The digestive tract of insectivores has a better developed small intestine which may be the reason why insectivores have no need for the caecum. This allows most of the digestion of hard exoskeleton to happen in the small intestine for maximum nutrient absorption.

Herbivores have a longer and more acidic digestive tract or stomachs designed to digest plant matter which is fibrous and takes longer to metabolize.

The skull and jaws of insectivores are also less robust than those of herbivores since herbivores have to chew their food more to pre-digest the tough cellulose and fibers.

How can you vary the diet of Leopard geckos?

The best way to provide your gecko with a varied diet is to include other insects such as Dubia roaches, butterworms, hornworms, or super worms as a treat. If you have a picky eater, then the variety can help pick up your Leopard gecko’s appetite. 

However, worms can have a high fat content so it’s best to feed these in moderation. Avoid bugs that glow such as fireflies as these are toxic to reptiles.

Pro-tip

Make sure your feeder insects are from reputable breeders to ensure they are free from harmful insecticides or pesticide residues.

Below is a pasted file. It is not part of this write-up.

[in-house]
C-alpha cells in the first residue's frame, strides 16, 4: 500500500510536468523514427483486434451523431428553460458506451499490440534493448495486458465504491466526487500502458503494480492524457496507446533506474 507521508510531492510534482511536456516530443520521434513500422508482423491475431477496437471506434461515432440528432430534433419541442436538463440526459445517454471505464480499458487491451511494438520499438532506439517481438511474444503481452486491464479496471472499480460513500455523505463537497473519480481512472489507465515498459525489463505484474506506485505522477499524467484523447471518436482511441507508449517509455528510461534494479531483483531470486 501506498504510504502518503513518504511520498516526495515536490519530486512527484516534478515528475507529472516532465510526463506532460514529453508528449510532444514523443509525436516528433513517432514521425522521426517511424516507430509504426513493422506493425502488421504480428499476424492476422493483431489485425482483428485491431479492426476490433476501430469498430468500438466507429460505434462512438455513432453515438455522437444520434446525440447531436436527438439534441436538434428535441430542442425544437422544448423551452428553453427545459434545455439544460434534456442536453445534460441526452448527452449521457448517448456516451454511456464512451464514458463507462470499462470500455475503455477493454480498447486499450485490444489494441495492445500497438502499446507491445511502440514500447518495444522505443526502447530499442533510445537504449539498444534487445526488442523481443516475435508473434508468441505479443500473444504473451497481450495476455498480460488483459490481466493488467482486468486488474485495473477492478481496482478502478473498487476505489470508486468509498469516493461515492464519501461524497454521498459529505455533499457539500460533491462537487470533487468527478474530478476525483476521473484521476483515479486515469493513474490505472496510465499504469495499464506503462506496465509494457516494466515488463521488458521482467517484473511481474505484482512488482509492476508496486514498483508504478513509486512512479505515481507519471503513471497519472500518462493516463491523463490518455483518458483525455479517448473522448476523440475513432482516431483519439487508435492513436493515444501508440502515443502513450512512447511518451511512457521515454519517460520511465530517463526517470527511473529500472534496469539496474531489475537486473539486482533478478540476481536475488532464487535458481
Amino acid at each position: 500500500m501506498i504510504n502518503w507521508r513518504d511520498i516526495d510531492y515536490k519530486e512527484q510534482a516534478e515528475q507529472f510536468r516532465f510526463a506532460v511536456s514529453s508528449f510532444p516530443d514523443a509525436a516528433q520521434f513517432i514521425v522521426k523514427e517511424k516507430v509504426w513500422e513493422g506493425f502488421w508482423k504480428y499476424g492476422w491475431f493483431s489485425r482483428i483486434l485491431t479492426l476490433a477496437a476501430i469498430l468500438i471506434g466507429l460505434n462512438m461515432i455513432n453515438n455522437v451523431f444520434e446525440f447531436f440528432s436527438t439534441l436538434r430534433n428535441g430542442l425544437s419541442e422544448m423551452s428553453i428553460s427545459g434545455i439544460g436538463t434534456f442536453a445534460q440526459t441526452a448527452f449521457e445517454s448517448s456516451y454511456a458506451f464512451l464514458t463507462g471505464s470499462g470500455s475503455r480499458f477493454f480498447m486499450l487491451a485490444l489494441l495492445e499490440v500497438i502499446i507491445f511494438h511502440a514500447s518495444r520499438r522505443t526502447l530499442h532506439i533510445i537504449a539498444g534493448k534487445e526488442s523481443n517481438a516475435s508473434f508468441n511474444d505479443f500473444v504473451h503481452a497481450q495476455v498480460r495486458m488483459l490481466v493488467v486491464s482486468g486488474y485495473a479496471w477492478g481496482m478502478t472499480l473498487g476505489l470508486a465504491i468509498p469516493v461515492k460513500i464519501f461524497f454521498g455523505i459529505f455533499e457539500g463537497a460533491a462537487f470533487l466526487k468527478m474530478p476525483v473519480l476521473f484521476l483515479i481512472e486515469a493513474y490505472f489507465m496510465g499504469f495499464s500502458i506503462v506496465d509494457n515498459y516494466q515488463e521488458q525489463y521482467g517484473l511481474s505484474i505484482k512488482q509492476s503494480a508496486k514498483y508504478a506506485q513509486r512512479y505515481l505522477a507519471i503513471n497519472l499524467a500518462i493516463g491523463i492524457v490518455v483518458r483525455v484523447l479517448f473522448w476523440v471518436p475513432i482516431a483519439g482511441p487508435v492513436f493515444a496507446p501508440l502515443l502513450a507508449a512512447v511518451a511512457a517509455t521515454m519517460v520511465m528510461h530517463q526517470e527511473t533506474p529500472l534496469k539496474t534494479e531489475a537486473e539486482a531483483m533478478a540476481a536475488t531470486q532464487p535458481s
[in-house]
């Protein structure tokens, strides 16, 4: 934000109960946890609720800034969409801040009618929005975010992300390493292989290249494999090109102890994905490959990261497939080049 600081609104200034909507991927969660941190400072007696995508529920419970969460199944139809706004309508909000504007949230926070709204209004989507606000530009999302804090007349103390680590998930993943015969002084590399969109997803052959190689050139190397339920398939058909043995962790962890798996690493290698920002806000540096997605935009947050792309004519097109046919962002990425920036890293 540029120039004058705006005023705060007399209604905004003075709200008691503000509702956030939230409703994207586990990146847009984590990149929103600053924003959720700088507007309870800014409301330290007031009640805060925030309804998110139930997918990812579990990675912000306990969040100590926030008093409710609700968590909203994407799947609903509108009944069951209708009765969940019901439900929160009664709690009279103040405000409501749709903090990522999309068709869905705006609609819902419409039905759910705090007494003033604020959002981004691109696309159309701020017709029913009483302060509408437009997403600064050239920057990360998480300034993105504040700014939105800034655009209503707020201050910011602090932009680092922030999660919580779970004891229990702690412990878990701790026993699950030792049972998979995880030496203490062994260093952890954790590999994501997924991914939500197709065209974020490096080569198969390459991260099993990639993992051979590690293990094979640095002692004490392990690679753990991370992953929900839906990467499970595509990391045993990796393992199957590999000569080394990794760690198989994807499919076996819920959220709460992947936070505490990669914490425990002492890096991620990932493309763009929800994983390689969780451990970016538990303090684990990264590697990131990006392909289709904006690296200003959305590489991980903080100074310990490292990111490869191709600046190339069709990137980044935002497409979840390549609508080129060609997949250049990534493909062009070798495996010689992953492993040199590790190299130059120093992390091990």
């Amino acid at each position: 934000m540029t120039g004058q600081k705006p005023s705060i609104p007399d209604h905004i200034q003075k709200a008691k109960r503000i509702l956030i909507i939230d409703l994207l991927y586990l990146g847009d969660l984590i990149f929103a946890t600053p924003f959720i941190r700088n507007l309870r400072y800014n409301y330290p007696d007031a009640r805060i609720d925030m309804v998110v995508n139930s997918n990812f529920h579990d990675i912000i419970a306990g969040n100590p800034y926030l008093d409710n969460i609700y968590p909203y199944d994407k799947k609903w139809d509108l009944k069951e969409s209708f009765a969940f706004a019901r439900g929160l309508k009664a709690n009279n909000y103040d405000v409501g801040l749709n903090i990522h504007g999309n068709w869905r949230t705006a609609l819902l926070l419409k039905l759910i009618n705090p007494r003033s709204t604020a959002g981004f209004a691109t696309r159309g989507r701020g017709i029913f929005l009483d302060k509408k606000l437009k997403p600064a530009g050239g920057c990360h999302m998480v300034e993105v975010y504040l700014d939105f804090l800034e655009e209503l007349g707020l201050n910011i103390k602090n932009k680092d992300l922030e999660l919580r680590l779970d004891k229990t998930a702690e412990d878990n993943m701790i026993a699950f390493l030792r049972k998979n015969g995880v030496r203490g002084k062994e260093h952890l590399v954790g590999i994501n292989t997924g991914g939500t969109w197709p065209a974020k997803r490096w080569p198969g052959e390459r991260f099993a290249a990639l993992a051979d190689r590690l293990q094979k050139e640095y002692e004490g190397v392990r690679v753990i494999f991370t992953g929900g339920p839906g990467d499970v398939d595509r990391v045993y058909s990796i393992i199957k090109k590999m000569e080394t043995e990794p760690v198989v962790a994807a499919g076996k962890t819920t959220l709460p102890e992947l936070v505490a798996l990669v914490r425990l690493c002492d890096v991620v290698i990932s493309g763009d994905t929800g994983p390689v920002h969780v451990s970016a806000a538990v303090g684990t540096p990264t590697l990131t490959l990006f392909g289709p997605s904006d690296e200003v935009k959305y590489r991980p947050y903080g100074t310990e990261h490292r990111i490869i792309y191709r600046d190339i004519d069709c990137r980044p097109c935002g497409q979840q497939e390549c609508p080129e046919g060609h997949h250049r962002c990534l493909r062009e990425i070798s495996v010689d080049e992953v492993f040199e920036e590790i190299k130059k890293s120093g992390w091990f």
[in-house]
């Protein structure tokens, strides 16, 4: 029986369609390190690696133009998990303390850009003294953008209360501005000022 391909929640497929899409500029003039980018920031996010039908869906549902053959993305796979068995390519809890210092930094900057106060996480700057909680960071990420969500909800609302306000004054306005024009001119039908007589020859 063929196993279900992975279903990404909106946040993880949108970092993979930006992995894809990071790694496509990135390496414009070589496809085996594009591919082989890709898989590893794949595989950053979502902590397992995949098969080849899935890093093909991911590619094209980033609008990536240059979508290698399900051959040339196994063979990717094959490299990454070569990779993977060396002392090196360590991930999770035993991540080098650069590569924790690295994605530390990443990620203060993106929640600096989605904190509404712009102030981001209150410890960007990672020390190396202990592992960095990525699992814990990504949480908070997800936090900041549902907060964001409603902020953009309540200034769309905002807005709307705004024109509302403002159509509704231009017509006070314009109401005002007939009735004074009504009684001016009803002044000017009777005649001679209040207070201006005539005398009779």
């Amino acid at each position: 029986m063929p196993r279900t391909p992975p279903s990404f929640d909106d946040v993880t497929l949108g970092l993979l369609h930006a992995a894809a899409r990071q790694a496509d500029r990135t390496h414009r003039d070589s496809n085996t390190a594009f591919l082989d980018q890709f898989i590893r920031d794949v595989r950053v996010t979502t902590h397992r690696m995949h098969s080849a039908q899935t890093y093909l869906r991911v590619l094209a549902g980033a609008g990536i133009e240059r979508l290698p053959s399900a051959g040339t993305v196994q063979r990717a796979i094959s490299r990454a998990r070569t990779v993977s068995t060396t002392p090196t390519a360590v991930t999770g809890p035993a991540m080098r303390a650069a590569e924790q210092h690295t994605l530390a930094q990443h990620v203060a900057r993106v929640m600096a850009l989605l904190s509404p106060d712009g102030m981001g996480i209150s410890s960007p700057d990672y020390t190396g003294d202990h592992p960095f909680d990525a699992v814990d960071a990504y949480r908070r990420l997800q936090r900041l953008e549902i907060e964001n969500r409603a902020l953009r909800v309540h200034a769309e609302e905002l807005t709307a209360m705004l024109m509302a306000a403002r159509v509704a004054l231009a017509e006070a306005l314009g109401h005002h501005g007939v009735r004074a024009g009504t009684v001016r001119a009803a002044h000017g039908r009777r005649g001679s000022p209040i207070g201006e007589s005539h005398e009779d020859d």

If you insist on offering your Leopard gecko fruit and vegetables then the best way to do it is via gut-loading. Feeder insects such as crickets can be offered fresh fruits and vegetables which is a good way to increase their nutritional value for your gecko. 

Crickets or even small locusts can be fed a variety of fruits and vegetables such as apples, oranges, bananas, carrots, squash, and leafy greens. Opt for fruits that are high in calcium and low in phosphorus (high calcium to phosphorus ratio) such as apples, peaches, papayas, and mangoes. Avoid those that may be toxic to your Leopard gecko such as starfruit, rhubarb, and avocado.

Gut load your feeder insects a day before feeding them to your gecko. Calcium powder or dust can also be sprinkled on feeder insects to increase their nutritional value. 

When can you offer fruit to Leopard geckos?

In some instances when your gecko needs liquid supplements or vitamins and needs to be fed with a slurry when they are recovering from an illness, then your vet may prescribe including nutritious fruits and vegetables to their diet. These will have to be blended with their usual food and hand-fed as a slurry according to the instructions from your vet.